Pillsbury’s communications lawyers have published FCC Enforcement Monitor monthly since 1999 to inform our clients of notable FCC enforcement actions against FCC license holders and others. This month’s issue includes:
- Broadcaster Receives $518,283 Fine for Local TV Ownership Rule Violation
- Ohio LED Sign Manufacturer Enters $47,600 Consent Decree for Marketing Unauthorized Devices
- FCC Reduces Fine to $3,400 for Washington LPTV Licensee’s Unauthorized Operation and Untimely License Applications
TV Broadcaster Receives Statutory Maximum Fine for Violating FCC Multiple Ownership Rule
A large multi-market television company (the “Company”) was fined $518,283 for violating the FCC’s rule prohibiting one entity from owning two top-four rated TV stations in the same Nielsen Designated Market Area (“DMA”). This Forfeiture Order follows a July 2021 Notice of Apparent Liability (“NAL”), which we wrote about here.
In July 2020, the Company acquired the non-license assets and network affiliation of a top-four rated station in the Anchorage, Alaska DMA and placed the network’s programming on a non-top-four rated station that was already owned by the Company. At the time of the transaction, the Company owned one top-four station in the market and one that it claimed organically improved its ratings to join the top four and therefore was not in violation of 47 C.F.R. 73.3555, which includes the Local Television Ownership Rule (the “Rule”). The Rule prohibits an entity from owning two full-power television stations in the same DMA if both commonly owned stations are ranked among the top-four rated stations in the market. However, the Rule permits a top-four duopoly if one of the stations was outside the top four and organically improved its ratings to join the top four. Note 11 (the “Note”), which was added to the Rule in 2016, bars the common ownership of two top-four stations with overlapping contours in the same DMA through the acquisition of a network affiliation and says:
An entity will not be permitted to directly or indirectly own, operate, or control two television stations in the same DMA through the execution of any agreement (or series of agreements) involving stations in the same DMA, or any individual or entity with a cognizable interest in such stations, in which a station (the “new affiliate”) acquires the network affiliation of another station (the “previous affiliate”), if the change in network affiliations would result in the licensee of the new affiliate, or any individual or entity with a cognizable interest in the new affiliate, directly or indirectly owning, operating, or controlling two of the top-four rated television stations in the DMA at the time of the agreement.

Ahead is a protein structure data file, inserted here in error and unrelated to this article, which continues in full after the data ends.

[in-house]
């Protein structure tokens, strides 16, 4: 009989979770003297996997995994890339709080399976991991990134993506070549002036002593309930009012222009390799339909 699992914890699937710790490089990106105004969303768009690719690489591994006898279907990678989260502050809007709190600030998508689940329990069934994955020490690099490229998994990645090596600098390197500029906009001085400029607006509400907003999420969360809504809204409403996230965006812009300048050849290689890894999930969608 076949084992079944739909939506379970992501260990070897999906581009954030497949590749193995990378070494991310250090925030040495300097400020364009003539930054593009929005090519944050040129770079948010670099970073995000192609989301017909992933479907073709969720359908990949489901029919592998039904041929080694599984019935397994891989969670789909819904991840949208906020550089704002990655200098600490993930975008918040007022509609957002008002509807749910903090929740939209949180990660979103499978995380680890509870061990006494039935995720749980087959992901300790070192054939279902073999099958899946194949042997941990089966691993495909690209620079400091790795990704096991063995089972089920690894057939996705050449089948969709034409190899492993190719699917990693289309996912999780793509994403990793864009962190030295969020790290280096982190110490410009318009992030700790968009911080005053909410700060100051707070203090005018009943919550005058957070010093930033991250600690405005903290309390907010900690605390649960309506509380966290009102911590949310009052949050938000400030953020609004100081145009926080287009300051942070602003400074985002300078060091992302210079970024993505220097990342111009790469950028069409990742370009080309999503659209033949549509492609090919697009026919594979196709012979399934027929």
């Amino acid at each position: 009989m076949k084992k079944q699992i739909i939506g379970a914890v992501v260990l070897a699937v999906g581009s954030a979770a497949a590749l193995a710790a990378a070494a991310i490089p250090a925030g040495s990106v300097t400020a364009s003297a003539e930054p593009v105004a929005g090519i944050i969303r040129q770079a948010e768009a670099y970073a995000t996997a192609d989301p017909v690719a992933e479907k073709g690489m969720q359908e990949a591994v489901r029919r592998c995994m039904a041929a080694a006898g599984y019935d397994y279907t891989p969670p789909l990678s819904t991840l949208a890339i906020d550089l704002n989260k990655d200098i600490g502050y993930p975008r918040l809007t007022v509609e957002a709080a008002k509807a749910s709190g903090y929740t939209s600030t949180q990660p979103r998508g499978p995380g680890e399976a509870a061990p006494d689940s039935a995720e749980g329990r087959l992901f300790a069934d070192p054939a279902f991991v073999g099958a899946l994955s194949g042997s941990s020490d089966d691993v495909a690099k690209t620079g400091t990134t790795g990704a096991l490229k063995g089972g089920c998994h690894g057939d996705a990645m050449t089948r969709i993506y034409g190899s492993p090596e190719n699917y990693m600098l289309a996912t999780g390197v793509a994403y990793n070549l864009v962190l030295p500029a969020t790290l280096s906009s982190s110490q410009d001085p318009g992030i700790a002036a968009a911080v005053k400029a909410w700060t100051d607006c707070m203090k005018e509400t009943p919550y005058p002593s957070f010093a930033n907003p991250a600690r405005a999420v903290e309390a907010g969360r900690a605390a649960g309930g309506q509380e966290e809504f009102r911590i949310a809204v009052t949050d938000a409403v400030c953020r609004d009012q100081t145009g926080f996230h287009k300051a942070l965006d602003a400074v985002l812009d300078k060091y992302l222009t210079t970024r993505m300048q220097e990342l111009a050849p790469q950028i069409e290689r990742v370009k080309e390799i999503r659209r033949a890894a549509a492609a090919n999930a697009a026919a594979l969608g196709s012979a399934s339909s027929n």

The FCC found that the transaction—acquiring the network affiliation and placing that programming on a lower-rated station—was the functional equivalent of a license transfer or assignment and effectively turned the station into a top-four station in violation of the Rule. The Forfeiture Order noted that the Company had not sought a waiver of the Rule or contacted FCC staff about the permissibility of the transaction.
In response to the NAL, the Company argued that (1) because one of its stations had improved its ratings and already achieved top-four status prior to the transaction, the “plain language” of the Note was not implicated by the transaction; (2) the Company lacked notice that the Note prohibits purchases of network affiliations, rather than just affiliation swaps; and (3) the FCC’s interpretation of the Note constitutes impermissible regulation of the Company’s content choices for its station. The FCC rejected these arguments. It found that the relevant ratings showed the station as the fifth-ranked (not top four, as the Company contended) station in the market before the network’s programming caused it to enter the top four. It also found that the Company could not rely on an exemption to the Rule that allows a network to offer an affiliation to a duopoly owner (one top-four station and one non-top-four station) if the network is unhappy with its current affiliate and the proposed affiliate has “demonstrated superior station operation.” In this case, the Company indicated it declined an offer from the network to acquire the affiliation and instead bought the affiliation from the current affiliate. The FCC also pointed to its Second Report and Order that provided more detail on affiliation acquisitions as notice of permissible transactions and stood by its finding that the Rule and accompanying Note 11 do not regulate a Company’s content choices, but merely market concentration.
The FCC concluded that the appropriate fine would be $8,000 for each day the violation persisted, which would result in a total fine of $1,720,000. However, the statutory cap on fines for a single violation is $518,283. As a result, the Commission reduced the proposed fine to that amount and indicated it did not see a justification for any further reduction when considering the nature and duration of the violation and the Company’s ability to pay.
LED Sign Manufacturer Settles Equipment Marketing Investigation for $47,600
The FCC entered into a Consent Decree with an Ohio-based sign manufacturer, resolving an investigation into whether the manufacturer unlawfully marketed light-emitting diode (“LED”) signs in the United States. The entity manufactures, advertises, and sells fully assembled LED signs. The investigation found, and the manufacturer admitted, that it marketed several unauthorized LED signs without the required FCC equipment authorization, labeling, and user manual disclosures and failed to retain required test records in violation of the Communications Act and the FCC’s Rules. Continue reading →